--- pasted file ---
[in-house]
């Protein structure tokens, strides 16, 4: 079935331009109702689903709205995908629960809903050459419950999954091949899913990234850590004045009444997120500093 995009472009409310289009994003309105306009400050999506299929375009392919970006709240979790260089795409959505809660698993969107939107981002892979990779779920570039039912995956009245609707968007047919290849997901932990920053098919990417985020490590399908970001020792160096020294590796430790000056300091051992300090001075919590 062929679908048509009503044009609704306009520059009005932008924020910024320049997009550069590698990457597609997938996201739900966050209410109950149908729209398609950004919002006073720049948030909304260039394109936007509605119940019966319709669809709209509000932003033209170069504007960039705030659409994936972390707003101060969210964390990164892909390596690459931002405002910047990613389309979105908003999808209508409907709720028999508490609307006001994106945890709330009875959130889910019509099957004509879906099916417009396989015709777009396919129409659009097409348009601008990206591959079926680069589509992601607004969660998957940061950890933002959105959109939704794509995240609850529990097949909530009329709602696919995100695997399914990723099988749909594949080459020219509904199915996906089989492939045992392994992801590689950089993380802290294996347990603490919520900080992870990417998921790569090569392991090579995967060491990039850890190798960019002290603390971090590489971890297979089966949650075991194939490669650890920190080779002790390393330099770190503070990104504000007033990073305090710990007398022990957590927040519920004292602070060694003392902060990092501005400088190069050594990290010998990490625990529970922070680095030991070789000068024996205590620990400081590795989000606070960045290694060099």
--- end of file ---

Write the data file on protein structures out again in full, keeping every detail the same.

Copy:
[in-house]
């Protein structure tokens, strides 16, 4: 079935331009109702689903709205995908629960809903050459419950999954091949899913990234850590004045009444997120500093 995009472009409310289009994003309105306009400050999506299929375009392919970006709240979790260089795409959505809660698993969107939107981002892979990779779920570039039912995956009245609707968007047919290849997901932990920053098919990417985020490590399908970001020792160096020294590796430790000056300091051992300090001075919590 062929679908048509009503044009609704306009520059009005932008924020910024320049997009550069590698990457597609997938996201739900966050209410109950149908729209398609950004919002006073720049948030909304260039394109936007509605119940019966319709669809709209509000932003033209170069504007960039705030659409994936972390707003101060969210964390990164892909390596690459931002405002910047990613389309979105908003999808209508409907709720028999508490609307006001994106945890709330009875959130889910019509099957004509879906099916417009396989015709777009396919129409659009097409348009601008990206591959079926680069589509992601607004969660998957940061950890933002959105959109939704794509995240609850529990097949909530009329709602696919995100695997399914990723099988749909594949080459020219509904199915996906089989492939045992392994992801590689950089993380802290294996347990603490919520900080992870990417998921790569090569392991090579995967060491990039850890190798960019002290603390971090590489971890297979089966949650075991194939490669650890920190080779002790390393330099770190503070990104504000007033990073305090710990007398022990957590927040519920004292602070060694003392902060990092501005400088190069050594990290010998990490625990529970922070680095030991070789000068024996205590620990400081590795989000606070960045290694060099």